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“I draw inspiration from Mel Brooks, Neil Simon, and Carl Reiner… their ‘laugh till you think’ philosophy”

1160362.jpg“I draw inspiration and patterns in my work from the comedic geniuses of Mel Brooks, Neil Simon, and Carl Reiner. It’s their kind of ‘laugh till you think’ philosophy that I put into my work,” says the ambitious, actor/producer/director/playwright, Jeffrey E. Milstein.


JEM Productions presents the world premiere of his uproarious send-up of the prison system: Fort Dicks, a new musical. Based a true story, Milstein, a prolific author both in NYC and regionally, “lampooning to the tooning of Brooks, Reiner, and Simon” in telling the story of a low-level prison in the famed military installation … and then sets the whole things to music! The dark social commentary is played like a Marx Brothers movie complete with sight-gags and prat falls. The cast features Sean Farrelly & Joe Sherbin; with Marek Ardito-Proulx, Pauline Breeze, Dana Cavagnaro, Carlos Cervantes, Mario Claudio, Sunflower Duran, Annabel Espinal, Donna Glaesener, Dominick Gonzalez, Andrew Gordon, Jason Lee, Federica Morra, Richard Sacher, Lindsy Thomas, and Laura Young

We met with the heir to the humor fortune of Sid Caesar for a few serious words about art and his take on it.

Tell us about the play and what was the inspiration in writing it?  

Fort Dicks, The Musical which I wrote the dialogue and lyrics for the songs is about the justice system and how it treats white collar criminals. I will be directing and producing the play at the Chernuchin Theatre at ATA at 314 West 54th Street in NYC. As you can see from the name of the play, it is a comedy which makes fun of the prison system and not the Army camp as you might think. My inspiration in writing the play in 2006, was real life experiences with the system and how unfairly the inmates are treated. If you make fun of the system, it will be corrected.

Tell us about yourself as a director. 

I am a full-time accountant with my own business, I have written, novels, plays and a sitcom in addition to acting on stage and on film. I started out as an assistant director and when the cast came to me to make changes, I couldn’t as an AD. So I started writing my own works so I could adapt them to the cast. I have performed plays in New York City and New Jersey of original material that I wrote.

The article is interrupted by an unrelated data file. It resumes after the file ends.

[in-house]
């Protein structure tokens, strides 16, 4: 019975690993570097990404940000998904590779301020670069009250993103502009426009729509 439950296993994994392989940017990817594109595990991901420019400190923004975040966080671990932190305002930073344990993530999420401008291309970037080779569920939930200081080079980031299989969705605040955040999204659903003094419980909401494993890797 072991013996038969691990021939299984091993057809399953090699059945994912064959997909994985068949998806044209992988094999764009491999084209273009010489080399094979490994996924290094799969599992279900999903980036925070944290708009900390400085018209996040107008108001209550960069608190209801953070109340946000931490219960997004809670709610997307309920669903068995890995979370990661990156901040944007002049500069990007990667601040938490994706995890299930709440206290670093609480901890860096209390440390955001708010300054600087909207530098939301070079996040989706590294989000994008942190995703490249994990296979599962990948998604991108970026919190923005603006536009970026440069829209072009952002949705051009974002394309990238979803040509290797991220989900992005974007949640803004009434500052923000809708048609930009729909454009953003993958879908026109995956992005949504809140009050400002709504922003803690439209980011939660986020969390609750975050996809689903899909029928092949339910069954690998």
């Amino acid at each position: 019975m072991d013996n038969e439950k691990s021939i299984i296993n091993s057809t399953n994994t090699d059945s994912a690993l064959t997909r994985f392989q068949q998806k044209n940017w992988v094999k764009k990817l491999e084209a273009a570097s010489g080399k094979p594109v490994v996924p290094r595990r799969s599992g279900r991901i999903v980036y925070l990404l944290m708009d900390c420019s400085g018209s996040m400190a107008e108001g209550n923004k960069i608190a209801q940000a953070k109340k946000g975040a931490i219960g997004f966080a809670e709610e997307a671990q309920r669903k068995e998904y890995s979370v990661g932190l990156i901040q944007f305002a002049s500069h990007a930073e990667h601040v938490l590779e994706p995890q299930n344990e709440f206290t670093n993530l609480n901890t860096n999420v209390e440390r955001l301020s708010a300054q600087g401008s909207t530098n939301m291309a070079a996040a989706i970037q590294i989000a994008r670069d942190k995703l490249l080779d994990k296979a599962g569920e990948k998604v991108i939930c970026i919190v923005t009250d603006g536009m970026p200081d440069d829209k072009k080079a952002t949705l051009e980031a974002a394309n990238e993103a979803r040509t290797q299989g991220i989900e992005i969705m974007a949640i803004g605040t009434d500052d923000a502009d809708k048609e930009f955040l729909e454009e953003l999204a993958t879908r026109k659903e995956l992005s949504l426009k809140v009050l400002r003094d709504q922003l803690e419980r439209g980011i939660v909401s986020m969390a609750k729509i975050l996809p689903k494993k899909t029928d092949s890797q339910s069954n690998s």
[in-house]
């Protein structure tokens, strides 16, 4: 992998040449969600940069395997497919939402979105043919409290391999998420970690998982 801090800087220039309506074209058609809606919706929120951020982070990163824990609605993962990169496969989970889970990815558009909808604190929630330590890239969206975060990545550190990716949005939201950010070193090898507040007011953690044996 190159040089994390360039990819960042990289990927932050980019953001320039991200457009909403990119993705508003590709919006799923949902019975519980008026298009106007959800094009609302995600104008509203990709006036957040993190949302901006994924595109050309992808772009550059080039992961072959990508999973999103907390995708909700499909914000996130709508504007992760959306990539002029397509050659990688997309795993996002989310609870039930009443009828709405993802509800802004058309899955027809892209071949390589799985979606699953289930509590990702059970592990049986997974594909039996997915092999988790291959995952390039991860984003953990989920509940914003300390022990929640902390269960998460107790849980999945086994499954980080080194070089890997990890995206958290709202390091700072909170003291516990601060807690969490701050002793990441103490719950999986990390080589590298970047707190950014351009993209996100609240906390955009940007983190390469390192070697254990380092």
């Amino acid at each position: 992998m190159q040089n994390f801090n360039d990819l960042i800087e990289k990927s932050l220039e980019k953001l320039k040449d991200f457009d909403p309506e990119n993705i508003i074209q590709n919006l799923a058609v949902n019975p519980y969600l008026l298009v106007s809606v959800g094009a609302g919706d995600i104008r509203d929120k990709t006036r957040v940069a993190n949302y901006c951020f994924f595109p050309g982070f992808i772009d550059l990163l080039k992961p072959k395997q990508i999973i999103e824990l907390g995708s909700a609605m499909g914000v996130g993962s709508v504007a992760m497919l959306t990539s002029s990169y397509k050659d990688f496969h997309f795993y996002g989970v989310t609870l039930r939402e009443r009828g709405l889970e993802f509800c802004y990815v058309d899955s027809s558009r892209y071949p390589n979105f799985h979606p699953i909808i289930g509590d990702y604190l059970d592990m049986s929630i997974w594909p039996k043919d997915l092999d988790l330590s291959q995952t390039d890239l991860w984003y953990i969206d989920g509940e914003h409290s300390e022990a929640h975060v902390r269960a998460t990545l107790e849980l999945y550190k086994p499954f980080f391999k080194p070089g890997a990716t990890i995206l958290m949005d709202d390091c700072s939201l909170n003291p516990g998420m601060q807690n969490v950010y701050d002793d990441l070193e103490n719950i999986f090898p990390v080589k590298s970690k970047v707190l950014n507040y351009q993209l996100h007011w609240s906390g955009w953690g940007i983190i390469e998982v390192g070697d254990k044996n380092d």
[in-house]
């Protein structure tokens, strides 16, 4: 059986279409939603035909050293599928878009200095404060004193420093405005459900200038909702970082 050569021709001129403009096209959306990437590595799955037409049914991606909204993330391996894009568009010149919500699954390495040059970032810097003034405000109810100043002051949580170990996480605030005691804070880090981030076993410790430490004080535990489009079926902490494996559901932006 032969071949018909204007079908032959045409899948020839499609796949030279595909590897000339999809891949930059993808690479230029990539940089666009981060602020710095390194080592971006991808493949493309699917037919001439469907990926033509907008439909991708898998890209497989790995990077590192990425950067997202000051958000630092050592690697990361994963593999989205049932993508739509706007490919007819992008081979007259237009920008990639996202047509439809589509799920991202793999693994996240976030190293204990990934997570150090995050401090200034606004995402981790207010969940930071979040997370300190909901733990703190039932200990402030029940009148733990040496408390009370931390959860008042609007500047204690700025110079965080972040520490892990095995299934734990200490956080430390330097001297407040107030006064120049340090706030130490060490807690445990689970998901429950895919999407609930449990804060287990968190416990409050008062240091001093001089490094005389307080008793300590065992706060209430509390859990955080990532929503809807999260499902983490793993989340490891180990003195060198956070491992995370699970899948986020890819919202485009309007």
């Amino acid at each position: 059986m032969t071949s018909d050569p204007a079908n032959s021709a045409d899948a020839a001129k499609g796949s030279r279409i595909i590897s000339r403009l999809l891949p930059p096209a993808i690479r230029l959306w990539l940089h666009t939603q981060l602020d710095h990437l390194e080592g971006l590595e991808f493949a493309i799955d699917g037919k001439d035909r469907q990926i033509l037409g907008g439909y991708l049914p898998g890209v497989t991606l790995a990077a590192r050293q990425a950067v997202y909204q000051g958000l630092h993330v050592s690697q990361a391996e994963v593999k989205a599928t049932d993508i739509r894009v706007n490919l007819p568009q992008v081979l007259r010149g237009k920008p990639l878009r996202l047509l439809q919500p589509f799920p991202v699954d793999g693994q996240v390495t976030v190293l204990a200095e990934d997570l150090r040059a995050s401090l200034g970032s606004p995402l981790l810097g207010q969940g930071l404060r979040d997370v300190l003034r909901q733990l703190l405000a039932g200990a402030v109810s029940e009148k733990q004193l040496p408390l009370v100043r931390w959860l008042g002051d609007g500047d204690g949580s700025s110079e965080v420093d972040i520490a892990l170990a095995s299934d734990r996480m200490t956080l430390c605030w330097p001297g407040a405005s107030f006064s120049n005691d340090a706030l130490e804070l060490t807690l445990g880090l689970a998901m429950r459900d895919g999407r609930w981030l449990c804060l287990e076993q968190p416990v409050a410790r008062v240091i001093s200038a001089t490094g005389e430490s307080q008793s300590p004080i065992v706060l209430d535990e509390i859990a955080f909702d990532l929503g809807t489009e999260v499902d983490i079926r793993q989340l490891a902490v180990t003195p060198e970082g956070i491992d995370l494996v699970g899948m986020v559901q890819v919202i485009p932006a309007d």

What is your style of directing and how do you go about choosing your team? 

My style of directing is actor friendly. When you get a cast for a show, then own you, you do not own them. Since I have acted myself, I know what it’s like on both sides of the stage and I try to work within the cast. I choose my team of actors from actors that I have worked with before and I know what they are capable of and I audition for new talent because they bring a fresh idea to the table.

Do you feel the play resonates with audiences today?  

When you speak to people, it is amazing how many have or know of someone that has been incarcerated. Not only is it bad for the accused, but it is a hardship on the family. When they visit the inmate, they are treated like criminals and not family. Nobody should have to go thru that. Recently, due to DNA testing, people have been released from prison after spending years in the institution. THey have lost family, friends and self-esteem. No amount of money can make up for that. The system is wrong and has to be fixed.

You have a solid career in the arts and a good relationship at the ATA. Tell us about directing in NYC – good and bad – and tell us about the venerable ATA – good and -um bad. 

It is good to direct in NYC because the talent pool is great. You are able to pick and choose talent from NY, NJ, PA and CT. ATA is a great venue to present new work to a large audience. I like working on a stage that gives the talent different areas of egress and exit from the stage. You do not get that with a small theatre. Even though it is expensive to rent the Chernuchin Theatre, it is good in the long run. James Jennings is good to work with from ATA if he likes the play. He is not into comedy and musicals. Only drama. So this play is not up his alley but I want to take it to the next plateau.


Milstein appeared as Uncle Henry, regionally, for an acclaimed from of Wizard of Oz. (photo from the Yardley Players production at Mercer County Community College’s Kelsey Theatre).

Were you always a playwright or is this a stop in a more intricate journey? 

I have been an accountant since 1975 and still am to this day picking up new clients wherever I go. However, I love theatre and would like to make it my life’s work. I enjoy comedy and love the sight gags and shtick that the audience will laugh at. To take their cares away for a few hours is a god send.







What’s your next endeavor? 

My next endeavor is a play that I wrote and will perform at my local theatre in NJ called “The Dinner.” It is about a husband and wife who have their son, daughter in law and grand-daughter over to the house for dinner. It is a comedy taken from real life and will be showcased in January 2019. Watch for it. Sight gags and shtick are what makes the play move and the audience to come alive and be a part of the show. We get our energy from a good audience.


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Friday and Saturday November 9 & 10; 16 & 17 @ 8:00 p.m.

Sunday matinées: November 11 & 18 @ 2:00 p.m.

American Theatre of Actors, 314 W 54th St, New York City

Tickets: Brownpapertickets.com

Jail time never was this much fun!


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